Oil-Based vs Water-Based Exterior Wood Stain Oil-Based vs Water-Based Exterior Wood Stain

If you are planning on painting your wood siding with an exterior wood stain, you're probably wondering whether to use a water-based or an oil-based product. There are important factors you should consider when making your decision. While paint only coats the surface, a stain, such as varnish, penetrates below the surface. In deciding whether you should use a paint or a stain to cover a surface, you should take these differences into account.

Here are six tips that will help you make the best choice for the task at hand.

Tip 1 - Choose a High-Quality Stain

If you plan to stain a surface exposed to weather, it's important that you choose a high quality product. The reason for this is that a stain of a higher quality will maintain its beauty longer, even when exposed to UV rays, rain, and extreme temperatures.

Tip 2 - Consider the Old Paint Coating

Look for old coats of stain or paint on the surface you plan to finish. Old stain finishes may be hard to detect and may resemble the natural color of the wood surface on which you'll be applying your new paint or stain. If you're going to stain a surface that has previously been painted or stained with an oil-based product, then a water-based product will better adhere to the surface to be covered.

Tip 3 - Consider the Type of Wood

If you're going to stain a surface that has a natural resistance to rotting, such as redwood, cypress, or cedar products, a water-based product will be the better choice.

Tip 4 - Factor in Exposure to Weather

Oil-based stains should be used if you are painting a surface on a deck, outdoor furniture, or shutters, and if these surfaces will be exposed to sunlight, wind, rain, and other outdoor elements. This variety is more durable and better suited to handle these conditions.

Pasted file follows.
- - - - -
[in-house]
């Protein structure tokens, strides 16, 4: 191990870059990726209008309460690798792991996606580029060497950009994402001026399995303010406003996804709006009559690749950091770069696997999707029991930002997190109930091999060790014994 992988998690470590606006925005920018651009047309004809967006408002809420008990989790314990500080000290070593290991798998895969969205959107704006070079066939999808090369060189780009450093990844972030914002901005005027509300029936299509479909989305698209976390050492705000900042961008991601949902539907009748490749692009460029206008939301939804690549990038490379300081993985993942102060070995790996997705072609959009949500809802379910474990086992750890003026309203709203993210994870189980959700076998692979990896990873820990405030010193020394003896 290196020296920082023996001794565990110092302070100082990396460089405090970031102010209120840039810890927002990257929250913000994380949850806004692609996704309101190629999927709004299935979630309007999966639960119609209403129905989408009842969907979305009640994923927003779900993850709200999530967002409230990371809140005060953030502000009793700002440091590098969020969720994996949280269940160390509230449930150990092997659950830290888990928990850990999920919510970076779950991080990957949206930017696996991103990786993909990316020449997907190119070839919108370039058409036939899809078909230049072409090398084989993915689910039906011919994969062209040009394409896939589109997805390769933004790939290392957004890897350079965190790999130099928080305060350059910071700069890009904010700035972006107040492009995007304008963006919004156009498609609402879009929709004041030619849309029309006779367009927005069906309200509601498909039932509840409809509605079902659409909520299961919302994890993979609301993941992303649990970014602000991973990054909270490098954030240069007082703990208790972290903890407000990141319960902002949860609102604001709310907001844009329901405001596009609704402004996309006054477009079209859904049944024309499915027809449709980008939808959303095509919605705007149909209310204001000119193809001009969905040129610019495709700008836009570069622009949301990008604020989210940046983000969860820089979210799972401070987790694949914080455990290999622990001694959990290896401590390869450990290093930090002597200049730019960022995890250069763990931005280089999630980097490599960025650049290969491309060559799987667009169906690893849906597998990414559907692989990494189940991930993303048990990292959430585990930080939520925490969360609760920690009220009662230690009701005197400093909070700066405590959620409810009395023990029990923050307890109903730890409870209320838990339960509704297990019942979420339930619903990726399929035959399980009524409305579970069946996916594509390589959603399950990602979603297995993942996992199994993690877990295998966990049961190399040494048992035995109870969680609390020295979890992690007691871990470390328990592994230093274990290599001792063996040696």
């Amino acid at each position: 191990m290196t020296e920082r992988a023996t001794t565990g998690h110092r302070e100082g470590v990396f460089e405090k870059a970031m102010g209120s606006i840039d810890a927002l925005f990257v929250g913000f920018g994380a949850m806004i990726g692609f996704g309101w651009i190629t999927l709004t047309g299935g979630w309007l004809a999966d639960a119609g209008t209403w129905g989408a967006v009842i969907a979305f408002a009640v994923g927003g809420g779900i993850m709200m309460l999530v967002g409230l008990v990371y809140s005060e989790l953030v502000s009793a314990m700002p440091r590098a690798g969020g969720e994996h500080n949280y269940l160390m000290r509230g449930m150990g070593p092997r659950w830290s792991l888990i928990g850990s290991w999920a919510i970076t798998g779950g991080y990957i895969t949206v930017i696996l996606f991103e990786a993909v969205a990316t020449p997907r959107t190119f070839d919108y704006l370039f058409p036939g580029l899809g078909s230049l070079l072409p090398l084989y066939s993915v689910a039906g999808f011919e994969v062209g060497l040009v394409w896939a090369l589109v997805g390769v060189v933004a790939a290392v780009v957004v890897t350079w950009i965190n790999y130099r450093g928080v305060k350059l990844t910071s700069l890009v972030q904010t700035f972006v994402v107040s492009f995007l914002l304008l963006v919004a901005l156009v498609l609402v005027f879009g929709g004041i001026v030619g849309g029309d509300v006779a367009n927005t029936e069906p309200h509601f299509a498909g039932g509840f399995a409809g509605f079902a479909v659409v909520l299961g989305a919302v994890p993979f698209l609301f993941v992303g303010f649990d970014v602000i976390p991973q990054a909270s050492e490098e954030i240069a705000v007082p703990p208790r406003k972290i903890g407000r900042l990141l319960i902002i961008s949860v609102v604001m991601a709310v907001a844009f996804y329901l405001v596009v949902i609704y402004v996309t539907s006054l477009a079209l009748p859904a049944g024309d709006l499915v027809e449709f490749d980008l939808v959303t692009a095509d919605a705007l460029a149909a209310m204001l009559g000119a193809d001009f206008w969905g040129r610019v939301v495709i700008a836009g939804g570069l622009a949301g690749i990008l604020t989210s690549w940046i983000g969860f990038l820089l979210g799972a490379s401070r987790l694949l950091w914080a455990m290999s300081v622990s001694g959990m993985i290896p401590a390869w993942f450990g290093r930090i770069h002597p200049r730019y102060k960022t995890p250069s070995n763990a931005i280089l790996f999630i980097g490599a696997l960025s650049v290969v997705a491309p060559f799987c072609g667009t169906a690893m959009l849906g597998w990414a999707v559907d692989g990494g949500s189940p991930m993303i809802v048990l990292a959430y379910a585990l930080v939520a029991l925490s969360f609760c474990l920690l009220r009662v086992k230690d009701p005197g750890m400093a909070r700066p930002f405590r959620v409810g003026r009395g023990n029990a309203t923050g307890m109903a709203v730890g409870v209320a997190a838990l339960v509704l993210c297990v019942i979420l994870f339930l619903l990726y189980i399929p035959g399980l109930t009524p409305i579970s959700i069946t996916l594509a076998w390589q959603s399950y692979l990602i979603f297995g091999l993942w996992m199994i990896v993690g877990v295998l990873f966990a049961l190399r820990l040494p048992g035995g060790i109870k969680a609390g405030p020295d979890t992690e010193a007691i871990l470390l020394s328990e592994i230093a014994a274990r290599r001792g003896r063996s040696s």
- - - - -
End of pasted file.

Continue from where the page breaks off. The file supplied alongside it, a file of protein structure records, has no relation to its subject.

Tip 5 - Evaluate the Advantages of Oil-Based Stains

Oil-based stains penetrate the wood better. In addition, they are more durable. Because this type of stain takes longer to dry, the finished product tends to have a more even finish. You can also find a gel formula that has its own advantages. It will not cause the wood grain to raise. The gel formula also penetrates the wood better than the traditional one, which means you will not need to apply several coats to achieve the same color depth.

Tip 6 - Evaluate the Advantages of Water-Based Stains

Water-based stains are more mildew resistant than oil-based stains. In fact, some oil-based stains encourage mildew, so be careful if you're considering purchasing an oil-based stain. Look for a brand that states that it's mildew-resistant.

Other advantages to using water-based stains are that they don't produce as much odor or harmful fumes, are non-flammable, dry more quickly, retain color better, easier cleanup and they are more environmentally friendly because they don't emit VOCs (Volatile Organic Compounds).

Figuring out whether to used a water-based or oil-based stain is the easy part. Now comes the hard part, the application.

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